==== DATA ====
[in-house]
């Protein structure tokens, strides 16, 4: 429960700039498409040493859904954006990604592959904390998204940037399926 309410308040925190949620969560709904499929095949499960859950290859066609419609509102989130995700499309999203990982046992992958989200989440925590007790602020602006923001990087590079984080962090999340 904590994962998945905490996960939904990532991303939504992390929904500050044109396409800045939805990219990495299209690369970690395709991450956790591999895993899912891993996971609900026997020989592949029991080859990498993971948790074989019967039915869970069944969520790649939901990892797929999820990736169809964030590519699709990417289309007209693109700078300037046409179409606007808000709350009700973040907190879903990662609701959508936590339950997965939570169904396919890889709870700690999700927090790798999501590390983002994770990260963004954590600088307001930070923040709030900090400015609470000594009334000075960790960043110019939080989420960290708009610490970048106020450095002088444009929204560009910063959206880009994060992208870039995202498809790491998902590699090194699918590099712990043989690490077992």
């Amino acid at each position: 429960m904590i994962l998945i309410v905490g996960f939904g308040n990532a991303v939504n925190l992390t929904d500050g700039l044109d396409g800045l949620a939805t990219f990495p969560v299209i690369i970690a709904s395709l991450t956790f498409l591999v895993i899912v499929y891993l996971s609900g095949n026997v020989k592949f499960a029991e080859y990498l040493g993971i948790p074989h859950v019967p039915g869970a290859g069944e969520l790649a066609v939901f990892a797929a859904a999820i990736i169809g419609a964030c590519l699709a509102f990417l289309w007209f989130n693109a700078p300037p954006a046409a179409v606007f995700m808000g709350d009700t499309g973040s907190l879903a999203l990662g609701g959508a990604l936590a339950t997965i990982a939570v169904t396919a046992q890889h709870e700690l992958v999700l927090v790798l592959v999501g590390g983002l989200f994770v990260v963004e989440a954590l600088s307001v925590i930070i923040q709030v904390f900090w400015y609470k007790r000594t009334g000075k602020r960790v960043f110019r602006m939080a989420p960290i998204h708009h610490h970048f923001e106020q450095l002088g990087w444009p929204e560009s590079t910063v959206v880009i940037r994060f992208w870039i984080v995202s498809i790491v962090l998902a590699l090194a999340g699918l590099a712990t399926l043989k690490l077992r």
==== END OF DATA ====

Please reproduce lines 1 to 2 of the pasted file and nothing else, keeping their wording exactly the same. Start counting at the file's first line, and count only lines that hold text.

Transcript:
[in-house]
């Protein structure tokens, strides 16, 4: 429960700039498409040493859904954006990604592959904390998204940037399926 309410308040925190949620969560709904499929095949499960859950290859066609419609509102989130995700499309999203990982046992992958989200989440925590007790602020602006923001990087590079984080962090999340 904590994962998945905490996960939904990532991303939504992390929904500050044109396409800045939805990219990495299209690369970690395709991450956790591999895993899912891993996971609900026997020989592949029991080859990498993971948790074989019967039915869970069944969520790649939901990892797929999820990736169809964030590519699709990417289309007209693109700078300037046409179409606007808000709350009700973040907190879903990662609701959508936590339950997965939570169904396919890889709870700690999700927090790798999501590390983002994770990260963004954590600088307001930070923040709030900090400015609470000594009334000075960790960043110019939080989420960290708009610490970048106020450095002088444009929204560009910063959206880009994060992208870039995202498809790491998902590699090194699918590099712990043989690490077992």